Annual Meeting Workshops- Saturday

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The 2013 Workshops for:

Saturday Workshops

Workshop 8763: Crafting Narrative Ethnography

Sponsor: Society for Humanistic Anthropology

Time/Date: Saturday, November 23, 2013: 8:00 AM-10:00 AM

Workshops Abstract: This active workshop will provide advice and practice in converting key experiences from the field into compelling ethnographic narratives. We will go over narrative techniques and focus on meaningful moments that evocatively convey larger cultural stories.

Organizer:  Julia L Offen (Independent Researcher)

Workshop 9893: That Almost Finished Journal Article

Sponsor: Society for Medical Anthropology

Time/Date: Saturday, November 23, 2013: 8:00 AM-11:00 AM

Workshops Abstract: Are you sitting on the third or fifth draft of a paper you haven't quite gotten around to submitting? Are you stuck trying to turn a conference presentation into a journal article? Are you avoiding revising a paper previously rejected for publication? Designed for junior professors and advanced graduate students, this hands-on workshop provides the guidelines and feedback you need to finish and submit that article for peer review. The workshop facilitator will lead you through analyzing parts of your own and other participants' papers, checking that you have: hooked readers at the beginning, provided signposts and transitions guiding readers through the argument, linked data logically to analysis, generated a solid conclusion, provided an accurate abstract, and taken other steps to increase the likelihood that your paper will be accepted for publication. Bring 4 double-spaced print copies of a draft of a paper you plan to submit to a journal. The first page should include your abstract, total word count, name of the journal planned for submission, and maximum words permitted by that journal. 20 maximum participants. Anthropologists in any subfield welcome, but 10 slots reserved for Medical Anthropologists. Before registering, contact the workshop facilitator at Dr. Jaida Kim Samudra is a medical anthropologist with over fifteen years experience editing journal articles, dissertations, and scholarly books in the social sciences. She also facilitates writing groups and workshops. She is currently Managing Editor for Asian Perspectives: The Journal of Archaeology for Asia and the Pacific.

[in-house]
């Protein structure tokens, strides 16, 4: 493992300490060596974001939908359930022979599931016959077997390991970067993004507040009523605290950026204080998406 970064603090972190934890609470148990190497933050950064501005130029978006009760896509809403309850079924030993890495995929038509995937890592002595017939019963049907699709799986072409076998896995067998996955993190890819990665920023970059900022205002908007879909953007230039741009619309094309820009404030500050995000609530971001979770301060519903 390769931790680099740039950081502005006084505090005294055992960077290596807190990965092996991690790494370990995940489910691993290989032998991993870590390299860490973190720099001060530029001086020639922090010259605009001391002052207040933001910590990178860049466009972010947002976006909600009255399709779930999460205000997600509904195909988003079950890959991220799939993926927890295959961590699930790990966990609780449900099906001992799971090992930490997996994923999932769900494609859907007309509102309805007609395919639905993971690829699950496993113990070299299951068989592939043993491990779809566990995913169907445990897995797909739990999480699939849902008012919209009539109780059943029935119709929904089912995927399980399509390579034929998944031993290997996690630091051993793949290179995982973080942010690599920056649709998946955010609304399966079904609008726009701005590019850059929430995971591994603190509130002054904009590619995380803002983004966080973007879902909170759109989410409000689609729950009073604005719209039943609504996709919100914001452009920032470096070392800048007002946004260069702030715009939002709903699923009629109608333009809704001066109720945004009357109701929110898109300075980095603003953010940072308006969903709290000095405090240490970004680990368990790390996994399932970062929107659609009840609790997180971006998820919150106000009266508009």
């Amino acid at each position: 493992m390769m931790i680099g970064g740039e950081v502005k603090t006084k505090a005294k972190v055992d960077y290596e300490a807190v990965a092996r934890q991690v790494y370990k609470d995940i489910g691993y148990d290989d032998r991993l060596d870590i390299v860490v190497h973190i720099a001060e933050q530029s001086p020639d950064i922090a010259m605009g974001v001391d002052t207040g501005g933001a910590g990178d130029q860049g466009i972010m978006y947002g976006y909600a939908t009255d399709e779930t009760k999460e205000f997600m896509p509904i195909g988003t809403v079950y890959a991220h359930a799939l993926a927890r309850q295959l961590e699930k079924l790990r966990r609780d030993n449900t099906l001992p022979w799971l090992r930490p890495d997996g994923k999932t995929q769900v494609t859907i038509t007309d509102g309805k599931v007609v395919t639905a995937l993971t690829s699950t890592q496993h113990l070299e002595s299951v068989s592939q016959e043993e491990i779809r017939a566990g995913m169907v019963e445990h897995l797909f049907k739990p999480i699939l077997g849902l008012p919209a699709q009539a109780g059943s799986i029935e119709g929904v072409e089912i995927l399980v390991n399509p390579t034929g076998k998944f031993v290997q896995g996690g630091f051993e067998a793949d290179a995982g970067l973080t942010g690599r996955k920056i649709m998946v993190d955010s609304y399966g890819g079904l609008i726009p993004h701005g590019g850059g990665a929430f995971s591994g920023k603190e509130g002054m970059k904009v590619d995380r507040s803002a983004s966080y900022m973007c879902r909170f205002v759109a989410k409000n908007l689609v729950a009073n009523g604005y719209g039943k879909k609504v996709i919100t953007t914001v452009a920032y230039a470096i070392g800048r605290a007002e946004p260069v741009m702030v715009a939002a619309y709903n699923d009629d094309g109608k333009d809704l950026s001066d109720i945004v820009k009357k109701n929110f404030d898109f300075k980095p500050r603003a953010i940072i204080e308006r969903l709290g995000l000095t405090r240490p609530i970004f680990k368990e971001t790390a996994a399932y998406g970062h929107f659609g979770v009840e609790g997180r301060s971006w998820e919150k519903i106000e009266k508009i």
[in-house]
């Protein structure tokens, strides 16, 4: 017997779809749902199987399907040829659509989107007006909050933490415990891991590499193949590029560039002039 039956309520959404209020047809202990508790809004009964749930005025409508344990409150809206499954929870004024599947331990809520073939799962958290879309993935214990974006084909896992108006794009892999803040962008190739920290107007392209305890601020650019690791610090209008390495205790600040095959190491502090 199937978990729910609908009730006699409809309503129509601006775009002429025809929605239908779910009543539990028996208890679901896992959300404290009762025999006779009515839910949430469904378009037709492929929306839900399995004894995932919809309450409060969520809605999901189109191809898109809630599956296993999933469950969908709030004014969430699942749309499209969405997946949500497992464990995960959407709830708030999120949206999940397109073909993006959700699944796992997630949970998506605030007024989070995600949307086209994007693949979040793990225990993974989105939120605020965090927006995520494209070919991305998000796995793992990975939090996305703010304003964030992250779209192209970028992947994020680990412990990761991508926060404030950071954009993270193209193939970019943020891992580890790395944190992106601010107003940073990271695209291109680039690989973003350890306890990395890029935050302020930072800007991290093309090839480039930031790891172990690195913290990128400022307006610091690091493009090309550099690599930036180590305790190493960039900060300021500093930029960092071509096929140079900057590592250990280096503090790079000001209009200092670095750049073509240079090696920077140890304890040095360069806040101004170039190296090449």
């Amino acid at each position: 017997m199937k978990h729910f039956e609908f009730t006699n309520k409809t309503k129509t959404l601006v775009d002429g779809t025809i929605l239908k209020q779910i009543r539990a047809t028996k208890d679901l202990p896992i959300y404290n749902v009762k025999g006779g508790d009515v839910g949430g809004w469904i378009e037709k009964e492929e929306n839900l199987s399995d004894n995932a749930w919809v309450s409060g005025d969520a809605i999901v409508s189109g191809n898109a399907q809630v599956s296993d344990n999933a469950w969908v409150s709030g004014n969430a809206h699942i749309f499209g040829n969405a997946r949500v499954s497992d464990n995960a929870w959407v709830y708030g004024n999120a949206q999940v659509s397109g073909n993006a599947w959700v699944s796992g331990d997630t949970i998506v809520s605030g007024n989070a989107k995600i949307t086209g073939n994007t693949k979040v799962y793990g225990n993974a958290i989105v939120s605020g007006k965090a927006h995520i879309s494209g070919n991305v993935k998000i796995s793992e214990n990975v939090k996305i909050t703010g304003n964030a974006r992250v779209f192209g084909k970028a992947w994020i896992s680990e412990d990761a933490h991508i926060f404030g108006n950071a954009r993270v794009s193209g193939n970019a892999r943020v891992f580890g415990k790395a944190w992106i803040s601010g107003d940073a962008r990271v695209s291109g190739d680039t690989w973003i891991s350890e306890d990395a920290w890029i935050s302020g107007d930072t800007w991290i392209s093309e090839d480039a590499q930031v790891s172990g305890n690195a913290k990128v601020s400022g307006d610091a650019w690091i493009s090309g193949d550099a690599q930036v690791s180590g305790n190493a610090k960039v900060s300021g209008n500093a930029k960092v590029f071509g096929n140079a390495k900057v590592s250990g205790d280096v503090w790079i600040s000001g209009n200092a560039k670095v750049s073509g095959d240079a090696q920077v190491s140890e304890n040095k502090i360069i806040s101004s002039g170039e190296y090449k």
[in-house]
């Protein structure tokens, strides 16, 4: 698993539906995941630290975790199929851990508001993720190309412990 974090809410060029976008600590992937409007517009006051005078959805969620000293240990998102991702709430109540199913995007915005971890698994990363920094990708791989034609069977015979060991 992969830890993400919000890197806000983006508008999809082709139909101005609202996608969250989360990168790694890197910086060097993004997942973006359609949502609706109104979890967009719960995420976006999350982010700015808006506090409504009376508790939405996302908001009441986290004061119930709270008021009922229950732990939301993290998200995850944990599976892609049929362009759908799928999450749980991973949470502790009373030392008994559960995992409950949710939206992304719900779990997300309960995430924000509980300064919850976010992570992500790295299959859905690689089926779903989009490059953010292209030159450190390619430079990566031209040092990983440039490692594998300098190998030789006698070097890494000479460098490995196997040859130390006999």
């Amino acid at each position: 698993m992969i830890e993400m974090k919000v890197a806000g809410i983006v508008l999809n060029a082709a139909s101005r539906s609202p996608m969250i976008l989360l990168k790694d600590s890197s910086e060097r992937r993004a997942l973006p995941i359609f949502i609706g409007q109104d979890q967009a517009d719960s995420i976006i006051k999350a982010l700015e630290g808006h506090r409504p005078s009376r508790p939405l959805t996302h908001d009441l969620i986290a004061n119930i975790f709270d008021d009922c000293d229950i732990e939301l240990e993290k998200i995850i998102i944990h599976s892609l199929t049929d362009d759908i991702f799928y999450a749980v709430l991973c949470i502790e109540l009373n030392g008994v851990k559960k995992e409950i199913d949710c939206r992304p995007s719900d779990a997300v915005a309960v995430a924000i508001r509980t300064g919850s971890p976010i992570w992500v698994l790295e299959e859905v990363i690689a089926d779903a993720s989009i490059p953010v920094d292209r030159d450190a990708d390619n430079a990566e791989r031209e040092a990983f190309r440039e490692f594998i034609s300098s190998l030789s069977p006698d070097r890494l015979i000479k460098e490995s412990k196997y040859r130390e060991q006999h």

Organizer:  Jaida K Samudra (Independent Researcher)

Workshop 9698: NAPA Workshop On Heritage Tourism: Theory and Praxis

Sponsor: National Association for the Practice of Anthropology

Time/Date: Saturday, November 23, 2013: 8:00 AM-10:00 AM

Workshops Abstract: This workshop is for graduate students and faculty working on issues of tourism and/or heritage. Participants maybe either initiating research or doing post-fieldwork analysis. The workshop provides a critical understanding of the history of heritage tourism, theoretical framings, and methodological approaches. There is a workshop course "book" with bibliographies, syllabus, handouts, and interactive exercises. Participants have the opportunity to discuss their own projects and raise questions about the application of ideas and strategies developed in the workshop. The goal is for participants to be able to take these tools and apply them directly to their own ongoing research by developing new kinds of research questions and modes of study that correspond to the assessment of this interdisciplinary field presented in this workshop.

Organizers:  Quetzil E Castaneda (OSEA Open School Ethn Anth) and James Tim M Wallace (NC State University)

Workshop 8180: Text Analysis: Systematic Methods for Analyzing Qualitative Data

Sponsor: Society for Anthropological Sciences

Time/Date: Saturday, November 23, 2013: 8:00 AM-5:00 PM

Workshops Abstract: This one-day course provides an introduction to systematic methods for analyzing qualitative data. Topics covered include: techniques for identifying themes, tips for developing and using codebooks, and suggestions on how to produce qualitative descriptions, make systematic comparisons, and build and formally test models. The course is not a software workshop, but we will introduce participants to software packages that can facilitate the systematic analysis of qualitative data.

Organizers: H. Russell Bernard (University of Florida)

Presenters: Amber Wutich (Arizona State University, School of Human Evolution and Social Change) and Sarah M Szurek (University of Florida)